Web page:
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Oceans Are Heating Up on the Double

Posted on Feb 8, 2016

    The British survey ship HMS Challenger blazed a scientific trail a century and a half ago. (William Frederick Mitchell via Wikimedia Commons)

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This Creative Commons-licensed piece first appeared at Climate News Network.

LONDON—Ocean temperatures first collected during one of the great 19th-century voyages of exploration confirm one of the consequences of climate change: humans have managed to warm even the deepest parts of the ocean.

A new study in Nature Climate Change calculates that the amount of heat absorbed by the ocean has doubled in the last 18 years. A third of this heat has collected in the depths at least 700 metres below the waves—and the same region is rapidly getting hotter.

Peter Gleckler, a research scientists at the Lawrence Livermore Laboratory in California, and colleagues started with data collected by the world’s first modern oceanographers aboard the British survey ship HMS Challenger in 1872-76.

Deep-sea soundings


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Challenger circumnavigated the globe, sailed 70,000 nautical miles (130,000 kilometres), collected 4,700 new species, and made 492 deep-sea soundings and 283 sets of measurements of water temperatures.

With such systematic findings, the American research team could begin to make estimates of how ocean temperatures have changed between 1865 and 2015.

They calculate that, since 1970, around 90% of the Earth’s uptake of heat associated with man-made global warming, as a consequence of greenhouse gas emissions from fossil fuel combustion, has been absorbed by the oceans.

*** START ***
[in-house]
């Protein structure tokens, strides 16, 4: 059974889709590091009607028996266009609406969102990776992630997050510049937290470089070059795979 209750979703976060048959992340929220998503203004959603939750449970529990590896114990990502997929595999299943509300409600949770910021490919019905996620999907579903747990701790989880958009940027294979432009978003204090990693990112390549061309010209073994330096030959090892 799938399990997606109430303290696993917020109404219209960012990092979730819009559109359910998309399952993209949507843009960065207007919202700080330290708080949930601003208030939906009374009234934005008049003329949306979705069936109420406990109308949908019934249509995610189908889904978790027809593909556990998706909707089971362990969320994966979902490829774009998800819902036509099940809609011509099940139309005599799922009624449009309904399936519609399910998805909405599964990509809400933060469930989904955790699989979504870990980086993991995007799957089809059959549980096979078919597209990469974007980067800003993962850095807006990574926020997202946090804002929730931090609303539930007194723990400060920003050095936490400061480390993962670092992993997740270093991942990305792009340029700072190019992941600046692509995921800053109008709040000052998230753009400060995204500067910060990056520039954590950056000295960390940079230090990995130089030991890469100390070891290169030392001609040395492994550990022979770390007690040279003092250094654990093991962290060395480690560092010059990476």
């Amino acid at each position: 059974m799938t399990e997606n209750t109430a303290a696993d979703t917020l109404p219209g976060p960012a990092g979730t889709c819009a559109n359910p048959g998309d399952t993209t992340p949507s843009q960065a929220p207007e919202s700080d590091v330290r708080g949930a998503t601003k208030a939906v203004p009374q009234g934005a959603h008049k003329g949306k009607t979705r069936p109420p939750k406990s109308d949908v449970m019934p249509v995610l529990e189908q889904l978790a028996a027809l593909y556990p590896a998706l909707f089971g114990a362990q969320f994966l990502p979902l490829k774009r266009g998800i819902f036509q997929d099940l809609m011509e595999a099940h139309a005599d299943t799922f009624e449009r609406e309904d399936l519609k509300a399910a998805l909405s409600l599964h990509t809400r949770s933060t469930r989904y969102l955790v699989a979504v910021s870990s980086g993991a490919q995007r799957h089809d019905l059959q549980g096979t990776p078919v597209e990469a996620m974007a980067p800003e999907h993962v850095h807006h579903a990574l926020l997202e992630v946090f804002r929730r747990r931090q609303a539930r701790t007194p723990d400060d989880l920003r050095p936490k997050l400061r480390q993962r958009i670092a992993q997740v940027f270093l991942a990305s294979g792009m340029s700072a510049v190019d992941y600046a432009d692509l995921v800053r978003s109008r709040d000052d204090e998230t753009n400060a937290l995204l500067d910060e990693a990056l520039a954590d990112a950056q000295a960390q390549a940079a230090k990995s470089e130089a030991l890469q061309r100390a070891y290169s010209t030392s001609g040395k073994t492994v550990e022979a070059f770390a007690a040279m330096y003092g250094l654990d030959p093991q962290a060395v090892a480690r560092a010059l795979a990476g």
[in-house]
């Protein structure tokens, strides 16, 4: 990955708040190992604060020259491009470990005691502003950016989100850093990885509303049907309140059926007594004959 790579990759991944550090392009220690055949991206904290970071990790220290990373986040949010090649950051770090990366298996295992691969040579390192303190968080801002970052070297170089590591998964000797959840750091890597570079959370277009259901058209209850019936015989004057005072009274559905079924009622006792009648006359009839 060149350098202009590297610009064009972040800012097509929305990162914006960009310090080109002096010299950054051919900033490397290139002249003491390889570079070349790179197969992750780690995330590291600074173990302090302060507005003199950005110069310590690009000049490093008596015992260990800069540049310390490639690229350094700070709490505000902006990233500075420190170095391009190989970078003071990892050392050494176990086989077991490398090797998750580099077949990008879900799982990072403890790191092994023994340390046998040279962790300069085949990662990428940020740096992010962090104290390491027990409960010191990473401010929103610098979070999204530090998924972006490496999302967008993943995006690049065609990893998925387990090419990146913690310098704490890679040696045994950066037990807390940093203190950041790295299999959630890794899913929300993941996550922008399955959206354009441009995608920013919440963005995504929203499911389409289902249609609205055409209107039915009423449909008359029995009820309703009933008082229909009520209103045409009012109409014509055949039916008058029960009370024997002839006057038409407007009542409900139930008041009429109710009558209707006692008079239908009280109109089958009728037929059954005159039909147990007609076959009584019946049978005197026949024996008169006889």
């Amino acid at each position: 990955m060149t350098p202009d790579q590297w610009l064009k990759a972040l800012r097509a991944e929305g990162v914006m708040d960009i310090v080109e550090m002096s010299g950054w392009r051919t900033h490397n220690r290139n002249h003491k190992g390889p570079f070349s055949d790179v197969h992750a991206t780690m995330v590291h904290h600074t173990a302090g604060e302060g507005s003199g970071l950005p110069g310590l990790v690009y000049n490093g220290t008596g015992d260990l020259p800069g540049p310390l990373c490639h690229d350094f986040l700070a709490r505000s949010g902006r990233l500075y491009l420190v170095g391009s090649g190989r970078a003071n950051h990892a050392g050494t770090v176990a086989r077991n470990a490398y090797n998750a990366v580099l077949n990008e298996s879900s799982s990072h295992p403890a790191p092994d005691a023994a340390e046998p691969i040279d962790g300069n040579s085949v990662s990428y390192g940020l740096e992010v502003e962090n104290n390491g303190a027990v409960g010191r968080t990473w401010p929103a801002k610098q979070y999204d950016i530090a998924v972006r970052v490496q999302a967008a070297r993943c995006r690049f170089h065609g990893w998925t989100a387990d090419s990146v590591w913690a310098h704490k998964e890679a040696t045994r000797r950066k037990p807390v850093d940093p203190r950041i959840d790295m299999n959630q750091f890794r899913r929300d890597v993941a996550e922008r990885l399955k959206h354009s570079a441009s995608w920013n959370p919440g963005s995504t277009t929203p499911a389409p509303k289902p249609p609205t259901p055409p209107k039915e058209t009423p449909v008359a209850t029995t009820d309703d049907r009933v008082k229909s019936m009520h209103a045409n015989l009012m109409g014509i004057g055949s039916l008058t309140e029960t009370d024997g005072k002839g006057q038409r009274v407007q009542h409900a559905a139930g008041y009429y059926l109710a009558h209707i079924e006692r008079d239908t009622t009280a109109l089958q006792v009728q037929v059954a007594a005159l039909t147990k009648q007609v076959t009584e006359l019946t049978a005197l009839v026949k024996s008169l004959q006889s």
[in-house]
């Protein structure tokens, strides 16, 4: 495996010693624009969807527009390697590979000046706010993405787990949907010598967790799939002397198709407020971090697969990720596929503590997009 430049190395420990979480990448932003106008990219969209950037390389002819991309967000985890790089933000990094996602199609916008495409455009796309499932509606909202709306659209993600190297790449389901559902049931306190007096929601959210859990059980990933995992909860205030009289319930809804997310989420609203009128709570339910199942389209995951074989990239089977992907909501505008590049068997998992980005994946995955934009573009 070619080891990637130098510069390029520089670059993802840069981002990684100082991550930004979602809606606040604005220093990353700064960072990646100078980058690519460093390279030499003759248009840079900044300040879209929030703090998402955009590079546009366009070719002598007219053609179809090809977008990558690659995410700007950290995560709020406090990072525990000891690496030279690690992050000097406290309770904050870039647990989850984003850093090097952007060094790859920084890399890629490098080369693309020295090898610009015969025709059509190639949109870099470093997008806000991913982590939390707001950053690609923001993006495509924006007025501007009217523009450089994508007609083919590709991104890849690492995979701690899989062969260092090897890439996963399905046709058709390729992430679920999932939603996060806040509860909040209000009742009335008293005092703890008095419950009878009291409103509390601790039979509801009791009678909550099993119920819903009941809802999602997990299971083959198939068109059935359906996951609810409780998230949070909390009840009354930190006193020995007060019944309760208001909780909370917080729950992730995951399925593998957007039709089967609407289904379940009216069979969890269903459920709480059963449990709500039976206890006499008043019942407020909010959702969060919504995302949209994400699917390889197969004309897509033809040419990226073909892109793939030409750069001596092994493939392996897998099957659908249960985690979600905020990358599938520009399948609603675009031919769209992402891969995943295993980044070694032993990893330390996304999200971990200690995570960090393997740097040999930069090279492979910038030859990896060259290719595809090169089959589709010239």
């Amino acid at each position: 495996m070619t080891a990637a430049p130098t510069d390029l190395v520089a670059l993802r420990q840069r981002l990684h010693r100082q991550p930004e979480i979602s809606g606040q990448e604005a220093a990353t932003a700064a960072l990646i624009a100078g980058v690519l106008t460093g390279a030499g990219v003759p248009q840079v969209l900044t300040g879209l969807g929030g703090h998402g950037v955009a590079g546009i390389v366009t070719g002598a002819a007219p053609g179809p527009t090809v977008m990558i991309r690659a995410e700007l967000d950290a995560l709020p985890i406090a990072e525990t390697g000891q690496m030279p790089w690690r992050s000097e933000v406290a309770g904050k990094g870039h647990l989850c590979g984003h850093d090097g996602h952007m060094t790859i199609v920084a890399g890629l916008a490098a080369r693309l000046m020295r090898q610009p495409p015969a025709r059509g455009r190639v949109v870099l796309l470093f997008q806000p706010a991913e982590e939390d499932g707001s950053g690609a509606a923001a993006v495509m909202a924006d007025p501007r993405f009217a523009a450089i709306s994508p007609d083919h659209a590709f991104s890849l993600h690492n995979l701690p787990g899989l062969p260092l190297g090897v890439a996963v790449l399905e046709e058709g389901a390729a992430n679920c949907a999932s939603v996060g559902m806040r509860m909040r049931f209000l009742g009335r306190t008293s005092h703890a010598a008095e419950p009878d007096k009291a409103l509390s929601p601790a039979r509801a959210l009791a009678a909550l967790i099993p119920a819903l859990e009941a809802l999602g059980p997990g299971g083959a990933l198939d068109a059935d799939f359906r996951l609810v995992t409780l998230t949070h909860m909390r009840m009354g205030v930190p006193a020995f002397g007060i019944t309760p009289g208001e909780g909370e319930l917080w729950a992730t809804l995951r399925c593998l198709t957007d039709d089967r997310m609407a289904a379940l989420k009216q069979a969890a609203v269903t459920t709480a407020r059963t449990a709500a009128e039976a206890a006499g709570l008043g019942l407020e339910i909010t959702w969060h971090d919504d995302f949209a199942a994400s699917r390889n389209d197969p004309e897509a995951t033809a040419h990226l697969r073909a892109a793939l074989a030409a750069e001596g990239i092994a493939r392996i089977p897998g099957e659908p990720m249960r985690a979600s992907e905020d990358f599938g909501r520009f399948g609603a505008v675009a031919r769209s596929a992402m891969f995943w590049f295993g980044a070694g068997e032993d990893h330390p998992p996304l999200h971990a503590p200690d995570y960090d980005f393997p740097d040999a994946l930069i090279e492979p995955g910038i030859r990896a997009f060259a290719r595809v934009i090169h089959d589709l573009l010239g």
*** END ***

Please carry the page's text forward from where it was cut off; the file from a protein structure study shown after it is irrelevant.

In effect, they have used the evidence collected from the depths by 19th-century scientists aboard a three-masted, square-rigged wooden ship to settle a 21st-century puzzle: where has the heat from global warming actually gone?

“It’s a bit of a mixed blessing.
Once the ocean heat uptake settles down again,
the rate of warming is likely to return to what it was.”

The American researchers considered the ocean as a kind of three-layer cake, from surface to 700 metres, from 700 metres to 2,000 metres, and the deepest layer of all, below 2,000 metres.

They then used climate simulations, historical measurements and readings from autonomous floats to compare the changes in the ocean temperatures over the historical era.

And their conclusion seems to confirm an already existing answer to one vexed question: has there been a real slowdown in the rate of increase in global warming?

The answer seems once again to be no. The predicted temperature rises that are not being recorded in the thin layer of planetary atmosphere are instead being absorbed in the oceans that cover more than two-thirds of the globe.

There are huge uncertainties in the conclusions. Oceanography is expensive, and oceanographers are fond of complaining that humans now know the surface of Venus better than they know the surface of the Earth, 70% of which is covered by deep ocean.

Emerging evidence

But the latest study confirms a pattern of emerging evidence. So even though many climate scientists thought they already knew the answer, the study has been welcomed.

“The ocean takes up an enormous amount of heat, and an increase in the rate of uptake is one reason why the pace of global warming appeared to slow somewhat until last year,” says John Shepherd, professorial research fellow in Earth system science at the University of Southampton’s National Oceanography Centre, UK.

“But it’s a bit of a mixed blessing. Once the ocean heat uptake settles down again, the rate of warming is likely to return to what it was before.

“The extra heat will remain in the ocean, where it may affect both ocean and atmospheric circulation patterns, and so contribute to unusual weather patterns such as El Niño, or it may be released to contribute to more rapid or prolonged warming later on.

“It’s certainly not a cure for climate change, nor any reason to be less concerned about it.”

Tim Radford, a founding editor of Climate News Network, worked for The Guardian for 32 years, for most of that time as science editor. He has been covering climate change since 1988.

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